Over the years, I have had several pastors and leaders teach me that waiting on the Lord doesn’t mean sitting on my hands and passively letting life happen. In Dr. Henry Cloud’s book, How to Get a Date Worth Keeping, he illustrates this point by saying if a single person is waiting on God to deliver the perfect partner to his or her doorstep, that person better be prepared to marry the mailman. Another way to think about it is this: If I want a job, I have to go in, ask for an application, fill it out, return it, and then go in for the interview. I can’t sit at home and wish for an employer to randomly call my number and offer me a job. I can’t even walk past a “Now Hiring” sign and pray that God gives me the job. I have to go in. I have to do a lot of the work to make something happen. My mother once shared this analogy with me:

There was a man who was being told to evacuate his home because a nearby river was going to flood that area. He refused to leave and said “God will take care of me.” Policeman came by and offered to help him leave and he said no. Later, as the water level rose and the man took shelter on his roof, rescue boats offered him help and he refused. He said, “God will rescue me.” Finally, a rescue helicopter flew over and tried to save him but still he refused. Unfortunately, the man died and when he got to heaven he asked God, “Why didn’t you rescue me?” and God said, “I tried! I sent the policeman, the boat, and the helicopter!”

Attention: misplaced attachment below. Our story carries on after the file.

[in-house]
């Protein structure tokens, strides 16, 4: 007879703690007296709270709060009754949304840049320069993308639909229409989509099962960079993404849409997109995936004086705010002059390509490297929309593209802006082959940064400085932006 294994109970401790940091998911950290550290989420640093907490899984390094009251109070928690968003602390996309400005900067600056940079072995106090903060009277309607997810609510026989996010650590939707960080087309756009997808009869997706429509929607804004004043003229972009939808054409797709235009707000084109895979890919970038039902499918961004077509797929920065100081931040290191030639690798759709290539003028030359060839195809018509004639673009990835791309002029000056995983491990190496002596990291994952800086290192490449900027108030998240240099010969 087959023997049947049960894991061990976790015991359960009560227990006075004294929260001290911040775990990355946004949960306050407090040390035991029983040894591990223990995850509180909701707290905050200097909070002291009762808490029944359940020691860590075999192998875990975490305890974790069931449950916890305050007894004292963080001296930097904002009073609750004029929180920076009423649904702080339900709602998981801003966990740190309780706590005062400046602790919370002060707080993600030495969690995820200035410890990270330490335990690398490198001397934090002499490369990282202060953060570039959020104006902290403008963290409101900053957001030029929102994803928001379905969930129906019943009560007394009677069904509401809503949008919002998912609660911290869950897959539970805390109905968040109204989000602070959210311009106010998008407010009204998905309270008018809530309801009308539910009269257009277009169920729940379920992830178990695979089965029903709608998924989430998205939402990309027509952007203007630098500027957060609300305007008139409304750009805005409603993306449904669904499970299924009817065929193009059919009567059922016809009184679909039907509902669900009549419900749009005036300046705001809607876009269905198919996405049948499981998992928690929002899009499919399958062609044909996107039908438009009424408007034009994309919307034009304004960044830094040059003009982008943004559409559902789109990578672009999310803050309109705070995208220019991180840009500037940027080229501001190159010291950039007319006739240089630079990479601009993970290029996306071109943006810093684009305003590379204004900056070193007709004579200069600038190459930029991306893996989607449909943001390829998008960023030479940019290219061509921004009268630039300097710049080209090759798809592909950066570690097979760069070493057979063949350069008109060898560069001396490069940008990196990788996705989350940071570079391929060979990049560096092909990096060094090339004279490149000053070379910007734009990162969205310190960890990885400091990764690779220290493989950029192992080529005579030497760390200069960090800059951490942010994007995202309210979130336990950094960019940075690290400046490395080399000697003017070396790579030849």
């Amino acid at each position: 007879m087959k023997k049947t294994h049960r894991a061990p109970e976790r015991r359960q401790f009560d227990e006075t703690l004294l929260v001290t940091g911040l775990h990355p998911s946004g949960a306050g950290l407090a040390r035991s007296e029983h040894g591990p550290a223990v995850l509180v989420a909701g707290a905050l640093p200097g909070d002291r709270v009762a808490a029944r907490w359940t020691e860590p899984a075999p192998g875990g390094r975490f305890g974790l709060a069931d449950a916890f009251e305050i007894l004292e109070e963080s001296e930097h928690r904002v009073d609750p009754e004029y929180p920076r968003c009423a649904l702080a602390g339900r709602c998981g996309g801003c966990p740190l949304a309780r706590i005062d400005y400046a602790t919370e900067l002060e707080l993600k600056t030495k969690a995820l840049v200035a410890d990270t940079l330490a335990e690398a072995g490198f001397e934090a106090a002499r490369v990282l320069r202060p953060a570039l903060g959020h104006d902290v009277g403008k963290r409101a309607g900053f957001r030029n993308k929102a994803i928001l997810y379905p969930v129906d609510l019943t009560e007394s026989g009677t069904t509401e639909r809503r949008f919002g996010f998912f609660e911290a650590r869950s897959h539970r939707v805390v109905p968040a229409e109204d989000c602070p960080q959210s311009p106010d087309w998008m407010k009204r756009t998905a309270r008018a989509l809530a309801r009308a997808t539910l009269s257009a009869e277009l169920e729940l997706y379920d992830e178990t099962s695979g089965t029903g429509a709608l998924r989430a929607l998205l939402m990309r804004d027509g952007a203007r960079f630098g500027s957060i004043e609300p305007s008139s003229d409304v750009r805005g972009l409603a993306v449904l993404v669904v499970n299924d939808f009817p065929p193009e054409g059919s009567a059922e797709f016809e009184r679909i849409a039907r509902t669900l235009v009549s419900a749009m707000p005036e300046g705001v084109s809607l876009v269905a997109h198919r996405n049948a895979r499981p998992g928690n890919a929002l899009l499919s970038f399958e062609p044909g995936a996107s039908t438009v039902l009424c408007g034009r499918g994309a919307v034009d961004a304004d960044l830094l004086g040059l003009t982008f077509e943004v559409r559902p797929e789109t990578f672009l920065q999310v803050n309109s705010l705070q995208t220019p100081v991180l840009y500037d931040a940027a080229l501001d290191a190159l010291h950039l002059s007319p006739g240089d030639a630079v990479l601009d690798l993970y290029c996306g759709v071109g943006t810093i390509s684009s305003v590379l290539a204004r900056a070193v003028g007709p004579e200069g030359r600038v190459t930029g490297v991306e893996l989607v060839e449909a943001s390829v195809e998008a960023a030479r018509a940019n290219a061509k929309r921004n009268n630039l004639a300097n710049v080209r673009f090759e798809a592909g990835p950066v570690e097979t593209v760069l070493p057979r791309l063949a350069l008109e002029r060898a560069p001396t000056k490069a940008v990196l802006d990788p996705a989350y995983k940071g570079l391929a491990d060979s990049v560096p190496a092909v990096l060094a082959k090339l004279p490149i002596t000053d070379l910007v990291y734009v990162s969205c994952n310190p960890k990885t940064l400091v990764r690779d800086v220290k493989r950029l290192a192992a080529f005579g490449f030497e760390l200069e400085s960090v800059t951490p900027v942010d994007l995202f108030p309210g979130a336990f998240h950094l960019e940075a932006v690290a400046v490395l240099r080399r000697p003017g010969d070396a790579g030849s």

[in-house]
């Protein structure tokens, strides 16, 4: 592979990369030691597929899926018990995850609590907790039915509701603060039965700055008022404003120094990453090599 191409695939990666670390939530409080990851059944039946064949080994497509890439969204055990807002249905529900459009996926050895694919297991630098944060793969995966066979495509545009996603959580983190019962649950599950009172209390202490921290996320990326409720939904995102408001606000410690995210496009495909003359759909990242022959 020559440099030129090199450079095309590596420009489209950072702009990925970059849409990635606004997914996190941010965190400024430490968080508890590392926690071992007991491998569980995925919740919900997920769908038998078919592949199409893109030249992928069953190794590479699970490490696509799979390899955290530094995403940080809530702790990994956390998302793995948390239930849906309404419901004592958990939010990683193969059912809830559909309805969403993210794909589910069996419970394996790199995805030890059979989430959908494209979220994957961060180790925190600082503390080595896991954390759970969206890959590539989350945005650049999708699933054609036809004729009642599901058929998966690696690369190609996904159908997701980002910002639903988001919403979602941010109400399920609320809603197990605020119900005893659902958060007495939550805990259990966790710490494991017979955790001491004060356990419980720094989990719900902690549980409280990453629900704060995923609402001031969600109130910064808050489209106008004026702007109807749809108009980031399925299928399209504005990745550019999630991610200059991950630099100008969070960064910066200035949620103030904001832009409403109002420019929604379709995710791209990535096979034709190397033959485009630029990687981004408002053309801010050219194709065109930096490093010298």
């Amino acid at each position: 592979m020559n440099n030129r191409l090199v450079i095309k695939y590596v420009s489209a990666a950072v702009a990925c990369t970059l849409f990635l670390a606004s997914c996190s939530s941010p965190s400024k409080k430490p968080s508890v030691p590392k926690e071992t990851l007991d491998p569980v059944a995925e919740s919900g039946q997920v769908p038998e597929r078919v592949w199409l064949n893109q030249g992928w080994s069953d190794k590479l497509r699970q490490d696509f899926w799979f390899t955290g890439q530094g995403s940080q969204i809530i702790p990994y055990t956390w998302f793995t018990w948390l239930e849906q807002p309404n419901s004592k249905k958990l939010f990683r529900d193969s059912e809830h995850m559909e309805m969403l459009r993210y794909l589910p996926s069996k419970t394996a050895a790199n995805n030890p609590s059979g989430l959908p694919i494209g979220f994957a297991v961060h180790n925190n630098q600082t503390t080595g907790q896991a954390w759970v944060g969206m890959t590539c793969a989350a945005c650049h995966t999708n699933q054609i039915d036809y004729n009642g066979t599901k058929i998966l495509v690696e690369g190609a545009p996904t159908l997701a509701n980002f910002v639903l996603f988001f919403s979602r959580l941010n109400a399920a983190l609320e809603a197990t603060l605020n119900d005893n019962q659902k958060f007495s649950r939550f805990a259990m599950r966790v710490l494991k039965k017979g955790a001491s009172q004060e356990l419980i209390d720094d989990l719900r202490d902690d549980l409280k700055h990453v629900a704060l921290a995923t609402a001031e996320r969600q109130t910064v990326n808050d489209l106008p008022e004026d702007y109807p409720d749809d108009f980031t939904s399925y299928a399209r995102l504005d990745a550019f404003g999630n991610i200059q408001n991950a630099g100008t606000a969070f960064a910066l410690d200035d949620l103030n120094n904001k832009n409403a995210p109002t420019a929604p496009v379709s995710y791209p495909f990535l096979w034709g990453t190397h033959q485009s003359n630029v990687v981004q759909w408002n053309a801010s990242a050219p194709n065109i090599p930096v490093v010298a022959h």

This humorous little story reminds me that God requires me to be active even in my waiting. This way of thinking calms my heart and spirit because I like to have control in my life, and activity or busyness creates a sense of control. However, I begin to feel like I’m balancing on a tightrope between taking initiative and action in my life and putting God in the backseat (or heck, leaving Him on the curb). If left unchecked, I will take a lot of action in my life and cling to the idea that it’s what God wants me to do, even if I have totally hijacked His plan.